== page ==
February 19, 2013 - 11:07 AM
By Jennifer Stahn
As council prepares to look at another variance request at a council meeting today (Tuesday, Feb. 19) some may be asking why there appears to be a barrage of requests coming through, and why these dog variances have become such a big deal.
According to Mayor Peter Milobar they are not a big deal. He says council was expecting to see a heavier load of applications after changing the policy a year and a half ago. The change saw dog owners go from simply asking for a variance to allow a third dog to now having to license all three dogs and pay a fee to bring the request before council, which allows for neighbours input before the application can be approved or denied.
Milobar said before the policy change a third dog couldn't be licenced and as a result most people didn't even try, leaving council to only hear the cases where neighbours complained. So “council did deal with these (dog variances) in the past,” he said, “but they were less frequent.”
Milobar said Monday he thinks “we're near the end of it...we don't anticipate it to continue at this pace.” When asked if he's sick of seeing this issue come before council, the mayor said no, that it is just part of the process which was to include making “neighbours more informed, and they are.”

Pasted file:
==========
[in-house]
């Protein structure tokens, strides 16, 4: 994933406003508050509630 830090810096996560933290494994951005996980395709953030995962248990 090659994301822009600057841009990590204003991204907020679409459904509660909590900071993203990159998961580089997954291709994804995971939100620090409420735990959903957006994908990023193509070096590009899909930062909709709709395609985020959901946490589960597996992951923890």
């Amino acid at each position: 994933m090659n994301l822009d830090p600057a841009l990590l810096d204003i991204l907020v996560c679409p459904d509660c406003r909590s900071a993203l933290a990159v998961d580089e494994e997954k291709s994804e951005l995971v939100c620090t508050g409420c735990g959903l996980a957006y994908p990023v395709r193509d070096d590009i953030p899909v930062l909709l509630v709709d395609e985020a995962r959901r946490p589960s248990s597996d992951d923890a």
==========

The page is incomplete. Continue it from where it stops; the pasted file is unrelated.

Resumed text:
Coun. Donovan Cavers questioned the limit at a January meeting, asking whether the two dog limit was too stringent. While there was some discussion about the policy and the seemingly high numbers - as of Jan. 22, 20 of the 21 variances seen by council had been approved - council does not have plans to change the policy again Milobar said, nor does he see the recent applications as a problem. He also noted the recent changes were aimed at “capturing permanent dog situations” and council would deal with any temporary situations – such as short term fostering or helping to take care of family dogs – on a complaint basis.
In Kamloops all dogs over the age of six months must be licensed, with renewals taking place every February. Guide dogs or personal assistance dogs are required to be licensed but are exempt from fees and do not count towards household maximum numbers. Kennels and breeders also have separate rules under the by-law. The Dog Responsibility and Control By-law is made up of 17 divisions covering topics of licensing, maximum number of dogs, care and cleanup, seizures and dogs in public as well as dangerous, aggressive and nuisance dogs and the penalties for all offences.
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News from © InfoTel News Ltd, 2013